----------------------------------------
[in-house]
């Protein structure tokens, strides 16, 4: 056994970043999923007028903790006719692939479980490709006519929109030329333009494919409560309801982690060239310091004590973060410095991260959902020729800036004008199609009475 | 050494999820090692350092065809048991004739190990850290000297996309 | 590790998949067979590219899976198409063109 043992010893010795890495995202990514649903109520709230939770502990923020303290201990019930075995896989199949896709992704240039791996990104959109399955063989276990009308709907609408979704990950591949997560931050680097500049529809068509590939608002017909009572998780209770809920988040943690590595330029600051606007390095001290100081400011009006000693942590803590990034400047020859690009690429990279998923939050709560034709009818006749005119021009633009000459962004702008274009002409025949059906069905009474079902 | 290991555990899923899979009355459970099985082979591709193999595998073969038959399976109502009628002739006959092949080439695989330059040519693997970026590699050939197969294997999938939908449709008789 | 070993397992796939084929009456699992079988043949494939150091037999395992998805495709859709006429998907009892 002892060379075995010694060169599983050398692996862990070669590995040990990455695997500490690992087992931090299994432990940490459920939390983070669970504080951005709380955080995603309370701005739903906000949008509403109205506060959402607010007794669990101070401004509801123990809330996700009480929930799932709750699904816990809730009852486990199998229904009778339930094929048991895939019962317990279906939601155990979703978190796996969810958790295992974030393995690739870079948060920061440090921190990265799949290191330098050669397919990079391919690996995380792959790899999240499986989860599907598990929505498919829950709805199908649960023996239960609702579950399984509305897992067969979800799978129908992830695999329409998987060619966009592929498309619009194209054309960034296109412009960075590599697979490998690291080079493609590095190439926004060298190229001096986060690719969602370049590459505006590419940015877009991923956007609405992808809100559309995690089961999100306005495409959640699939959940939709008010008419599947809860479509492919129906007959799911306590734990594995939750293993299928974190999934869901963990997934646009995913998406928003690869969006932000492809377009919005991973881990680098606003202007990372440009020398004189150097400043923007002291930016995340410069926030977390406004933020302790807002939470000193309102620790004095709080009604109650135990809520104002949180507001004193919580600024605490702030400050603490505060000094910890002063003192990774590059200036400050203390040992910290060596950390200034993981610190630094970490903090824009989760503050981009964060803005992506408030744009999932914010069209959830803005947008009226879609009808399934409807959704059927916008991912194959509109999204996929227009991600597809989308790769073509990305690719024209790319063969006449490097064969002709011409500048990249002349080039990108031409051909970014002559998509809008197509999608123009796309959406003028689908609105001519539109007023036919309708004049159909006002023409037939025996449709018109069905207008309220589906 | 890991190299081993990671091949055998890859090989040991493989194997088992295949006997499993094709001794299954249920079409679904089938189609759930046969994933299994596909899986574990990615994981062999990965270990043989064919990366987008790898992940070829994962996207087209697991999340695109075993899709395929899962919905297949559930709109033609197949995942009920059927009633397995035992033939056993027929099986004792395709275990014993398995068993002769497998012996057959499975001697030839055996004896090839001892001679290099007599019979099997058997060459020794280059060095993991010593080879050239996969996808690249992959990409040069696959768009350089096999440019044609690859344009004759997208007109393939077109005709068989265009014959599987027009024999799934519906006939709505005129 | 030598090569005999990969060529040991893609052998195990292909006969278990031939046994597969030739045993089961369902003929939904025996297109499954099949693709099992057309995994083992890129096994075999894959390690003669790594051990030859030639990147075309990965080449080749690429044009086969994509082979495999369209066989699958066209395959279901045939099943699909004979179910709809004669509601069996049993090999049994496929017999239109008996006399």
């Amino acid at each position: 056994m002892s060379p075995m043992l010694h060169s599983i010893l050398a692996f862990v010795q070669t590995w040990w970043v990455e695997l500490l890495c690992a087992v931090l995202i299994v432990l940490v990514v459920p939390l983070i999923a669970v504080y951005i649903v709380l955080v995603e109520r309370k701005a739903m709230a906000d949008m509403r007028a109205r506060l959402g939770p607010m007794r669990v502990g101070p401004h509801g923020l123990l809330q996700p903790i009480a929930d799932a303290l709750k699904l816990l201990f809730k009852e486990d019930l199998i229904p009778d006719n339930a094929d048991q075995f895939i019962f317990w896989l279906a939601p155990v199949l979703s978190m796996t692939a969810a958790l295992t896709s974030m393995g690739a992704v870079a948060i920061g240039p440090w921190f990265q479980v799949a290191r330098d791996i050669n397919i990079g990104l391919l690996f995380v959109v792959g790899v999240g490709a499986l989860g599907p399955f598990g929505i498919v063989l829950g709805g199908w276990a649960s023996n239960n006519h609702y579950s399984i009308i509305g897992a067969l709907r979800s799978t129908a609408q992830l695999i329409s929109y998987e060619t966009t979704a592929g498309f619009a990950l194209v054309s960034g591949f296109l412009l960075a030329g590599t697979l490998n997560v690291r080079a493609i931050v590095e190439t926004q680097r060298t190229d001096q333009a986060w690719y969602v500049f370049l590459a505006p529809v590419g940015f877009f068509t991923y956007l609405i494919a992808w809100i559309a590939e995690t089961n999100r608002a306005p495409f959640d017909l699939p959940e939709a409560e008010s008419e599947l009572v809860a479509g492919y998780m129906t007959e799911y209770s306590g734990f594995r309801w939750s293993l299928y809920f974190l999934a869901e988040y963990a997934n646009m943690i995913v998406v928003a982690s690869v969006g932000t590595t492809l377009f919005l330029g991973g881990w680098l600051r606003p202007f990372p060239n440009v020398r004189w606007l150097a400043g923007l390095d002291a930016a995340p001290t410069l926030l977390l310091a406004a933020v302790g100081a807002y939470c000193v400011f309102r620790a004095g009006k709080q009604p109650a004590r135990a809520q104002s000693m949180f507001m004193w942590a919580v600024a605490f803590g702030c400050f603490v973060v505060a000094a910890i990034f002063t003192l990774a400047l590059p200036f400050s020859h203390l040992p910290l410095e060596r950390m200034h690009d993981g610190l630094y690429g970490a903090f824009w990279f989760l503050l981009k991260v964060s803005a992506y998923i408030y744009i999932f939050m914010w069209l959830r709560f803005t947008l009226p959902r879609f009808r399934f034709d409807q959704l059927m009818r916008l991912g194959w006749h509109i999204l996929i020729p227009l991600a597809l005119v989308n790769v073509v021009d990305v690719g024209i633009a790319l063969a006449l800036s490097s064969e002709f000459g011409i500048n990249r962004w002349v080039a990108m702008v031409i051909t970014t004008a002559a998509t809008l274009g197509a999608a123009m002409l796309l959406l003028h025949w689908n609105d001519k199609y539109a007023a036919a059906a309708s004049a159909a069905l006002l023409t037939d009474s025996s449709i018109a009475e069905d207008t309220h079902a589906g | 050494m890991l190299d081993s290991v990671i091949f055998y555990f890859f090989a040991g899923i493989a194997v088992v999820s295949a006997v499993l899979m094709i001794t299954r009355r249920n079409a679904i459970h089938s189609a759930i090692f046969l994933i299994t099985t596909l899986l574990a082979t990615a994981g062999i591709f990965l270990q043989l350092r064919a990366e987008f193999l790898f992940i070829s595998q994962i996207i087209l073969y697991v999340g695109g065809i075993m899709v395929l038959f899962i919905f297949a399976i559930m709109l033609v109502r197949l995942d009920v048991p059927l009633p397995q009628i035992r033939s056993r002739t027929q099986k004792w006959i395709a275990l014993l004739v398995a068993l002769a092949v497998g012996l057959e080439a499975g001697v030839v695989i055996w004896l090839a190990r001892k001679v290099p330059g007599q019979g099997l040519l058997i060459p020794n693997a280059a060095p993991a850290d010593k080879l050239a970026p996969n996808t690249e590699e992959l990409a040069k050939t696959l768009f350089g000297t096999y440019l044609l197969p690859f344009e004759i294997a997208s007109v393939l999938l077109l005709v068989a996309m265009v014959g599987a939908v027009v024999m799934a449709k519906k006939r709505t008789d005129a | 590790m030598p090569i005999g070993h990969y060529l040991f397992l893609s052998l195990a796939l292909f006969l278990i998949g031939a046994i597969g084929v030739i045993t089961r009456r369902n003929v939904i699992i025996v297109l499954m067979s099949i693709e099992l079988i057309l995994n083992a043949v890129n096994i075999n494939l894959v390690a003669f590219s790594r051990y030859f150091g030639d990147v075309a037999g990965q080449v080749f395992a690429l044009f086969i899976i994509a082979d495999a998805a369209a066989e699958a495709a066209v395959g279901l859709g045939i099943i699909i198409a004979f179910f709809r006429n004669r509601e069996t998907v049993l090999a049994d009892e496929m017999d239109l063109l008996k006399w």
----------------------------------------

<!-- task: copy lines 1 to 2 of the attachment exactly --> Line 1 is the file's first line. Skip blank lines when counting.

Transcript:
[in-house]
């Protein structure tokens, strides 16, 4: 056994970043999923007028903790006719692939479980490709006519929109030329333009494919409560309801982690060239310091004590973060410095991260959902020729800036004008199609009475 | 050494999820090692350092065809048991004739190990850290000297996309 | 590790998949067979590219899976198409063109 043992010893010795890495995202990514649903109520709230939770502990923020303290201990019930075995896989199949896709992704240039791996990104959109399955063989276990009308709907609408979704990950591949997560931050680097500049529809068509590939608002017909009572998780209770809920988040943690590595330029600051606007390095001290100081400011009006000693942590803590990034400047020859690009690429990279998923939050709560034709009818006749005119021009633009000459962004702008274009002409025949059906069905009474079902 | 290991555990899923899979009355459970099985082979591709193999595998073969038959399976109502009628002739006959092949080439695989330059040519693997970026590699050939197969294997999938939908449709008789 | 070993397992796939084929009456699992079988043949494939150091037999395992998805495709859709006429998907009892 002892060379075995010694060169599983050398692996862990070669590995040990990455695997500490690992087992931090299994432990940490459920939390983070669970504080951005709380955080995603309370701005739903906000949008509403109205506060959402607010007794669990101070401004509801123990809330996700009480929930799932709750699904816990809730009852486990199998229904009778339930094929048991895939019962317990279906939601155990979703978190796996969810958790295992974030393995690739870079948060920061440090921190990265799949290191330098050669397919990079391919690996995380792959790899999240499986989860599907598990929505498919829950709805199908649960023996239960609702579950399984509305897992067969979800799978129908992830695999329409998987060619966009592929498309619009194209054309960034296109412009960075590599697979490998690291080079493609590095190439926004060298190229001096986060690719969602370049590459505006590419940015877009991923956007609405992808809100559309995690089961999100306005495409959640699939959940939709008010008419599947809860479509492919129906007959799911306590734990594995939750293993299928974190999934869901963990997934646009995913998406928003690869969006932000492809377009919005991973881990680098606003202007990372440009020398004189150097400043923007002291930016995340410069926030977390406004933020302790807002939470000193309102620790004095709080009604109650135990809520104002949180507001004193919580600024605490702030400050603490505060000094910890002063003192990774590059200036400050203390040992910290060596950390200034993981610190630094970490903090824009989760503050981009964060803005992506408030744009999932914010069209959830803005947008009226879609009808399934409807959704059927916008991912194959509109999204996929227009991600597809989308790769073509990305690719024209790319063969006449490097064969002709011409500048990249002349080039990108031409051909970014002559998509809008197509999608123009796309959406003028689908609105001519539109007023036919309708004049159909006002023409037939025996449709018109069905207008309220589906 | 890991190299081993990671091949055998890859090989040991493989194997088992295949006997499993094709001794299954249920079409679904089938189609759930046969994933299994596909899986574990990615994981062999990965270990043989064919990366987008790898992940070829994962996207087209697991999340695109075993899709395929899962919905297949559930709109033609197949995942009920059927009633397995035992033939056993027929099986004792395709275990014993398995068993002769497998012996057959499975001697030839055996004896090839001892001679290099007599019979099997058997060459020794280059060095993991010593080879050239996969996808690249992959990409040069696959768009350089096999440019044609690859344009004759997208007109393939077109005709068989265009014959599987027009024999799934519906006939709505005129 | 030598090569005999990969060529040991893609052998195990292909006969278990031939046994597969030739045993089961369902003929939904025996297109499954099949693709099992057309995994083992890129096994075999894959390690003669790594051990030859030639990147075309990965080449080749690429044009086969994509082979495999369209066989699958066209395959279901045939099943699909004979179910709809004669509601069996049993090999049994496929017999239109008996006399």